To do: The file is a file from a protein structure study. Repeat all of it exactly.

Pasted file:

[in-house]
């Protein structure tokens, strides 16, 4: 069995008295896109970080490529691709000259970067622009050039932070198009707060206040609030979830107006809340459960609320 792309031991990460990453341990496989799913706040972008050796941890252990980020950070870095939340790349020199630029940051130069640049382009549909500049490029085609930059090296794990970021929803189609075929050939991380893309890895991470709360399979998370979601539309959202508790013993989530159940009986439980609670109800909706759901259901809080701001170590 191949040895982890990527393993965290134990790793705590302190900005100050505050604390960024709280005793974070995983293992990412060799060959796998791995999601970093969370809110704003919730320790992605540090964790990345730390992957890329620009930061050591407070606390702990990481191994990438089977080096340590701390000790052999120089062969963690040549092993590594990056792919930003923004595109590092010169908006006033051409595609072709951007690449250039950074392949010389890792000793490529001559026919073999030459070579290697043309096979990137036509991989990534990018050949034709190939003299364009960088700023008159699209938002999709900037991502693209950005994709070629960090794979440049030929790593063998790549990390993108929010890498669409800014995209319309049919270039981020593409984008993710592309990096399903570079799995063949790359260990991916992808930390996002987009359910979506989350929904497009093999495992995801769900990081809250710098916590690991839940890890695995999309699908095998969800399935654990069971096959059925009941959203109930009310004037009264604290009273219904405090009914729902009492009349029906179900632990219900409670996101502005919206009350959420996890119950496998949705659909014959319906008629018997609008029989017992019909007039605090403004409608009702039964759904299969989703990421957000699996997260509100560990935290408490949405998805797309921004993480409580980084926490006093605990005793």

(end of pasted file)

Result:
[in-house]
């Protein structure tokens, strides 16, 4: 069995008295896109970080490529691709000259970067622009050039932070198009707060206040609030979830107006809340459960609320 792309031991990460990453341990496989799913706040972008050796941890252990980020950070870095939340790349020199630029940051130069640049382009549909500049490029085609930059090296794990970021929803189609075929050939991380893309890895991470709360399979998370979601539309959202508790013993989530159940009986439980609670109800909706759901259901809080701001170590 191949040895982890990527393993965290134990790793705590302190900005100050505050604390960024709280005793974070995983293992990412060799060959796998791995999601970093969370809110704003919730320790992605540090964790990345730390992957890329620009930061050591407070606390702990990481191994990438089977080096340590701390000790052999120089062969963690040549092993590594990056792919930003923004595109590092010169908006006033051409595609072709951007690449250039950074392949010389890792000793490529001559026919073999030459070579290697043309096979990137036509991989990534990018050949034709190939003299364009960088700023008159699209938002999709900037991502693209950005994709070629960090794979440049030929790593063998790549990390993108929010890498669409800014995209319309049919270039981020593409984008993710592309990096399903570079799995063949790359260990991916992808930390996002987009359910979506989350929904497009093999495992995801769900990081809250710098916590690991839940890890695995999309699908095998969800399935654990069971096959059925009941959203109930009310004037009264604290009273219904405090009914729902009492009349029906179900632990219900409670996101502005919206009350959420996890119950496998949705659909014959319906008629018997609008029989017992019909007039605090403004409608009702039964759904299969989703990421957000699996997260509100560990935290408490949405998805797309921004993480409580980084926490006093605990005793």